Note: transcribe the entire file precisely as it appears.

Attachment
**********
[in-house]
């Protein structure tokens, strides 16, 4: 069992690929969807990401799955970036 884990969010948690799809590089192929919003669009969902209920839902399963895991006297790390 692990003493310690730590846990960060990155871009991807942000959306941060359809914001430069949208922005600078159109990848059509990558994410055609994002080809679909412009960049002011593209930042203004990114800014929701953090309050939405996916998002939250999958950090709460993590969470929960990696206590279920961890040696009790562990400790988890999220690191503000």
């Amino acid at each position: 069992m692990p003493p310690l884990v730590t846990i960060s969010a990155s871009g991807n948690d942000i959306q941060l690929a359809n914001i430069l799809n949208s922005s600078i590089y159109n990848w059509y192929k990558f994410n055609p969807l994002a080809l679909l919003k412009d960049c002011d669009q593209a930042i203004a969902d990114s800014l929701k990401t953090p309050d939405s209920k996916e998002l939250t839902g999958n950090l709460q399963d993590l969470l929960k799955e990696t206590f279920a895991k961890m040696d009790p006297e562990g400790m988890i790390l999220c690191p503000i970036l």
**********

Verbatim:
[in-house]
């Protein structure tokens, strides 16, 4: 069992690929969807990401799955970036 884990969010948690799809590089192929919003669009969902209920839902399963895991006297790390 692990003493310690730590846990960060990155871009991807942000959306941060359809914001430069949208922005600078159109990848059509990558994410055609994002080809679909412009960049002011593209930042203004990114800014929701953090309050939405996916998002939250999958950090709460993590969470929960990696206590279920961890040696009790562990400790988890999220690191503000």
């Amino acid at each position: 069992m692990p003493p310690l884990v730590t846990i960060s969010a990155s871009g991807n948690d942000i959306q941060l690929a359809n914001i430069l799809n949208s922005s600078i590089y159109n990848w059509y192929k990558f994410n055609p969807l994002a080809l679909l919003k412009d960049c002011d669009q593209a930042i203004a969902d990114s800014l929701k990401t953090p309050d939405s209920k996916e998002l939250t839902g999958n950090l709460q399963d993590l969470l929960k799955e990696t206590f279920a895991k961890m040696d009790p006297e562990g400790m988890i790390l999220c690191p503000i970036l």